As to your last question, all empires behave badly. That is not the same as arguing that all empires behave equally badly or that future empires will behave as badly as current and past empires.

        If absolutely pressed I would probably identify the Kaiyuan era in Tang China (713–741). More seriously I think a negotiated consensual empire of the kind Moz describes far more likely than a rerun of GoT. Or Star Wars.

        • paul frijters says:

          thanks for being game enough to give an example.
          “If absolutely pressed I would probably identify the Kaiyuan era in Tang China (713–741)”

          your example of course makes my argument perfectly. From the whole history of Empires that you are familiar with, you name one period of 28 years some 1300 years ago where you think things were good. This was shortly before the An Lushan rebellion in 755 in which maybe over half of the population of China died, proportionately in terms of world population probably the deadliest conflict in human history. Those are the kinds of disasters we get with the absolutism of Empires: when divisions emerge its a fight to the death….

          • Alan says:

            As I noted, it does not follow, because historical empires always behaved badly, that future empires will always behave badly. Any more, indeed, than it follows that autocracy always emerges from empire or that emperors are always deified.

            The Kaiyuan era ended in catastrophe. So did the antebellum South in the US. So did any number of eras in other empires and in non-impertial states. So what? Which elements for example. of American civilisation civilisation should be abandoned because the Jazz era ended in catastrophe?

  2. Moz of Yarramulla says:

    I think it depends on how we get the world government because that will strongly influence the form. For example the one we have now doesn’t have any real degree of power-over, it’s more a collection of power-through or power-with relationships. Trying to turn that into a dominion other than via a reverse takeover doesn’t seem likely to me.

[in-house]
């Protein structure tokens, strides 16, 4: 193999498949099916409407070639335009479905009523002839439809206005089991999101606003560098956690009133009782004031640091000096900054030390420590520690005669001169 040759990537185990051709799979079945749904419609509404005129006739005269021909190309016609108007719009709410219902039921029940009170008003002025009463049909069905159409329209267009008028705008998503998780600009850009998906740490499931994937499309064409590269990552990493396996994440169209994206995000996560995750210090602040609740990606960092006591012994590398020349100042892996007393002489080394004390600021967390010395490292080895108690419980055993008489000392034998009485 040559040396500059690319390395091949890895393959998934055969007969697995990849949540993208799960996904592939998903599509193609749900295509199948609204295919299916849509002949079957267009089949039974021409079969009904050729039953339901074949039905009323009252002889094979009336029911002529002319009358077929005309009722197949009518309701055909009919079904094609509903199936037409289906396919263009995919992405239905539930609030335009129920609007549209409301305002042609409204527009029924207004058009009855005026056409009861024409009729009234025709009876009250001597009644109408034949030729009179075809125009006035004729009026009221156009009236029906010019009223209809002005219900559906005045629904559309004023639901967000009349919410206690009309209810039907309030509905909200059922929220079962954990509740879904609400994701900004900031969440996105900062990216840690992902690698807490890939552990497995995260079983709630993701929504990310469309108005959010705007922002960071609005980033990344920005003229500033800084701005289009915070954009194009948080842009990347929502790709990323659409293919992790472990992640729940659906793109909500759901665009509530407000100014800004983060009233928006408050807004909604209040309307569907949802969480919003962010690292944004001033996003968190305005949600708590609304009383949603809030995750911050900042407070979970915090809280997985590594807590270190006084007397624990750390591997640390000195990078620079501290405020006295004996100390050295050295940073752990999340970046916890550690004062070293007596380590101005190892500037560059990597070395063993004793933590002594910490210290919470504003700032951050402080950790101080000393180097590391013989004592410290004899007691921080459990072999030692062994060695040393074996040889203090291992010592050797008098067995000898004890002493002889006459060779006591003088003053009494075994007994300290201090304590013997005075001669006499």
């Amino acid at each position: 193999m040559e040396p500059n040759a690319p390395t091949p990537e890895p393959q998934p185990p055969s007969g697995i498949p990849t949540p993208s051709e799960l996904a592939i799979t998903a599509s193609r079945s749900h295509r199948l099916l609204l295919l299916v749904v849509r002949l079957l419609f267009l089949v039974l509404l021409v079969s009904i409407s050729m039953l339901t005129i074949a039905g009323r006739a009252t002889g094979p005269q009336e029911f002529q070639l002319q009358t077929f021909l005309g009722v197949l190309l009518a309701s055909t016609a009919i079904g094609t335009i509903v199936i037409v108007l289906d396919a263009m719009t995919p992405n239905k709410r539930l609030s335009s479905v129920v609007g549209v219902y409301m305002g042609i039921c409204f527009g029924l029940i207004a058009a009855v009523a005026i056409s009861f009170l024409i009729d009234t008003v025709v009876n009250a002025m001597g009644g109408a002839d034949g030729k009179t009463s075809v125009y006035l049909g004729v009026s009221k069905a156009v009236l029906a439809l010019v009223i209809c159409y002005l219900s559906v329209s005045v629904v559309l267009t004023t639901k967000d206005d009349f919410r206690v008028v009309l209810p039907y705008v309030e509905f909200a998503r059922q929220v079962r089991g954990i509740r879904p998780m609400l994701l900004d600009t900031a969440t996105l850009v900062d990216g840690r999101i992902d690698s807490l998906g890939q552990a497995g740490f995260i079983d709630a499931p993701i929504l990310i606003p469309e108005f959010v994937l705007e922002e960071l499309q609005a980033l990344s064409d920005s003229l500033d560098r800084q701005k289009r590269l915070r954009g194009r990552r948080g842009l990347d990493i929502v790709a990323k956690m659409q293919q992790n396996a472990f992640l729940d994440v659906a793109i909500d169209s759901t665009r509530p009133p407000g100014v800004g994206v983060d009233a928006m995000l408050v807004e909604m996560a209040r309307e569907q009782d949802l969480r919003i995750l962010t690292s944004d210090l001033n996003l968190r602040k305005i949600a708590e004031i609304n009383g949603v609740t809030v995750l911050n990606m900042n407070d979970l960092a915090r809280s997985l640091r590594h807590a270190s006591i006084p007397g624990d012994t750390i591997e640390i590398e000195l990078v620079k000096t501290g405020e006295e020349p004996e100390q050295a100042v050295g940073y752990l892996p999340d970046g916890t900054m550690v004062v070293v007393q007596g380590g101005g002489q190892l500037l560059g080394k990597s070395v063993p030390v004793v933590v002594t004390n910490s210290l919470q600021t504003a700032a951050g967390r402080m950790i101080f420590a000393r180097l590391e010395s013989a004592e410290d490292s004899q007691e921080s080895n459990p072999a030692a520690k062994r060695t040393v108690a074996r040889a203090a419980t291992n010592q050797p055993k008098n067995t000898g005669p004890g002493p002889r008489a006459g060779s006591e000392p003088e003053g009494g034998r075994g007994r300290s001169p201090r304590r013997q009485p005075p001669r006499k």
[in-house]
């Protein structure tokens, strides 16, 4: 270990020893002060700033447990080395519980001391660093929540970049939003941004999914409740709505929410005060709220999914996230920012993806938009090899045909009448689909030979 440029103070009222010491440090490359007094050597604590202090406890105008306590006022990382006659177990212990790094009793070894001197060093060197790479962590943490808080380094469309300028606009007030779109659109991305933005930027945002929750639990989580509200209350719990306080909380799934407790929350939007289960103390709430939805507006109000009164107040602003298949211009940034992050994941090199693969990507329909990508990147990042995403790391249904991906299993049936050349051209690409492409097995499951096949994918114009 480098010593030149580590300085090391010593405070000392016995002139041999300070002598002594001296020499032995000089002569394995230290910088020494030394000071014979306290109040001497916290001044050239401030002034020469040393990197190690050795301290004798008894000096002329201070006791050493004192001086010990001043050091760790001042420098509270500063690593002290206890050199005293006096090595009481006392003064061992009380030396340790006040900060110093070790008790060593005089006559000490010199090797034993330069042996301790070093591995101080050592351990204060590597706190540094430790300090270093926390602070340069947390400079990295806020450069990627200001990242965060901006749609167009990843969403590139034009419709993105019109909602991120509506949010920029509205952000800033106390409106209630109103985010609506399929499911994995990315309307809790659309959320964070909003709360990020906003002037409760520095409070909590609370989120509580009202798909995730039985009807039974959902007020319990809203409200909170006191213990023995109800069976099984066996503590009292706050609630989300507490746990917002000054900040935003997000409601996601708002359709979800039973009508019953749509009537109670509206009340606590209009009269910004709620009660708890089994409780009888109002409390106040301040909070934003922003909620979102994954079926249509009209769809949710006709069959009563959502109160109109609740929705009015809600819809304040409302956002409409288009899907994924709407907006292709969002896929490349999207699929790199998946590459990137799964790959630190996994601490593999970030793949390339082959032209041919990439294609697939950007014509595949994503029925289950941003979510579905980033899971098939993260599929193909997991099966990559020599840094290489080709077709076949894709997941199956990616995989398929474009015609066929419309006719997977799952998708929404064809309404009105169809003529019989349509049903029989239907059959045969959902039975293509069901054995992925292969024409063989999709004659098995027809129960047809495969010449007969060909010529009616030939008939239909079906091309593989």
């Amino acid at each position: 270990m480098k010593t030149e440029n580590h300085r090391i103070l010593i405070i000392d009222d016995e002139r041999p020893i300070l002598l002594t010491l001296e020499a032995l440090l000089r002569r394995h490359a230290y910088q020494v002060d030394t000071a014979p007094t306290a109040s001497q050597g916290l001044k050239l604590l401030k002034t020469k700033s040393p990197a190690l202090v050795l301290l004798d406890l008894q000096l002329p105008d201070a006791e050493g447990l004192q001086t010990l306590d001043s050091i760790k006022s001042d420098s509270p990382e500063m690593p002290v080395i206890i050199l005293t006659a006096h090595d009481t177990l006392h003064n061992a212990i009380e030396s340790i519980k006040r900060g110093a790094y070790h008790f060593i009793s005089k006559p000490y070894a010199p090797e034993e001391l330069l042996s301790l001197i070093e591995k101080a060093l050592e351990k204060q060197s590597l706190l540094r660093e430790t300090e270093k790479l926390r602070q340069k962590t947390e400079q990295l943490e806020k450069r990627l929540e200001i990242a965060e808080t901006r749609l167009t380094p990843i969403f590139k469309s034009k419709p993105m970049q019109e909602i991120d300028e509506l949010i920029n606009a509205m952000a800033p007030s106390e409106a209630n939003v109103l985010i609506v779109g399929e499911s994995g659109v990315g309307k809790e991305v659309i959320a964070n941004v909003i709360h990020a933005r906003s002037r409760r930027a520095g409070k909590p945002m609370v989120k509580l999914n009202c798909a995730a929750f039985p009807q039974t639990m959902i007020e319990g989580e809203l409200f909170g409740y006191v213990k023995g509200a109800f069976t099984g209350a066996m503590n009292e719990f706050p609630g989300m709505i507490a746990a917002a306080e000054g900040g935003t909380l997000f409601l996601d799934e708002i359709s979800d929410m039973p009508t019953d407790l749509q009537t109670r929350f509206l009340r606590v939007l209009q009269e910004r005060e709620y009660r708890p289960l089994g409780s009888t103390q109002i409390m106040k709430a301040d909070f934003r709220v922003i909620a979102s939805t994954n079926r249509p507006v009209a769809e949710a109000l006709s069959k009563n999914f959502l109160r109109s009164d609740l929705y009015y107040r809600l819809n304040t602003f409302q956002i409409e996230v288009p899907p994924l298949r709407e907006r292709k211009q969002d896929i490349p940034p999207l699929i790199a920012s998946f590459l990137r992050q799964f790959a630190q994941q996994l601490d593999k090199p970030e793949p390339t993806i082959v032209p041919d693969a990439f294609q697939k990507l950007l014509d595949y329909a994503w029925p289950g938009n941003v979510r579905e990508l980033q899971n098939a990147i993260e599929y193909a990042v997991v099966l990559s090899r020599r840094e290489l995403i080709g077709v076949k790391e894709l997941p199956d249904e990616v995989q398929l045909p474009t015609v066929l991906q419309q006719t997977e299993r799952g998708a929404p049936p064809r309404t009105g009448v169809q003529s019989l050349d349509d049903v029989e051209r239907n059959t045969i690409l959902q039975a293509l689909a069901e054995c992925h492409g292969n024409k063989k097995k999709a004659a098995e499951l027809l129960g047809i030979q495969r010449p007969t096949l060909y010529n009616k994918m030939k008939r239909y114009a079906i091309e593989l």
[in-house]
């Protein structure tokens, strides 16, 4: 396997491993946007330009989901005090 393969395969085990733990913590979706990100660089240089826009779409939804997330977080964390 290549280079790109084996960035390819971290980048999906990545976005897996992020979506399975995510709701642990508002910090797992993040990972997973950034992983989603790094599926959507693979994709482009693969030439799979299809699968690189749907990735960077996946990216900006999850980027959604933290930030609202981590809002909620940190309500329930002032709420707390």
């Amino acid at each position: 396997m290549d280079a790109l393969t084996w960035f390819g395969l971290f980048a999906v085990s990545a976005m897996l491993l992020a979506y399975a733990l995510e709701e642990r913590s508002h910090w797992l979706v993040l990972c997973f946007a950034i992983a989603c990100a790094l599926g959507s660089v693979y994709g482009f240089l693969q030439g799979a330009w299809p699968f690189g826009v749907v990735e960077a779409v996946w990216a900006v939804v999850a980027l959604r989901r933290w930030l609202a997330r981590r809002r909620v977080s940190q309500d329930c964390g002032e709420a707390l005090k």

You seem to be positing a world government via (military) conquest, and thus all the problems of that style of empire will be writ large, with the additional problems you point out. But that’s almost by definition.

    If instead we posit an EU style creeping bureaucracy that will probably tend more toword government by remote experts with an absolute ban on slavery, very likely a tiny or absent military, and a lot of political diversity… not quite what you fear above.

    Likewise if we had a modern economics style one world we’d see very mobile capital, (even more) widespread slavery and starvation, and a global elite completely disregarding the effect they have on even the richest 1%, let alone the actual pesantry. Not sure whether that’s a dystopia or merely a description of the status quo.

    Equally plausibly we might simply expand democracy both up and down, ending up with a collective of federated states that uses delegated powers to manage global issues on behalf of a fractal arrangement based on Dunbars Number. That’s IMO quite a plasible outcome of experiments like the US and EU, where we discover that actually nation-state is a stupid size for many things and we need both larger and smaller political units. arguably we’re seeing that within the EU now with the splitting of Spain and Britain, but the US is fossilised and seems more likely to shatter the way the USSR did than reorganise peacefully.

    Other options are very much out there, from the nanotech individualism of Doctrow and Brin where the “government” mostly exists as a foil to the protagonists to the anarchism of Ursala Le Guin.

  3. Nicholas Gruen says:

    I agree with Paul

    World Government is a scary idea.

    I want to live in a world where the only mandate of heaven is where it is now – with Club Troppo.

    • Moz of Yarramulla says:

      You’d rather have the current race to see whether it’s climate destruction, ocean destruction or war that gets us down to a sustainable population?

      Seriously, this idea that anarchy* is good and absolute anarchy is better doesn’t survive first contact with the enemy, IMO. What is it about the UN, WTO or even the IWC that makes you think we’d be better off without them?

      Or do they not count as global government since they’re not stomping around with jackboots enforcing the will of the emperor at gunpoint?

      * I think the evidence for cooperative anarchy at a global level is somewhat limited. Regardless of the topic there seem to be defectors.

  4. Ellen says: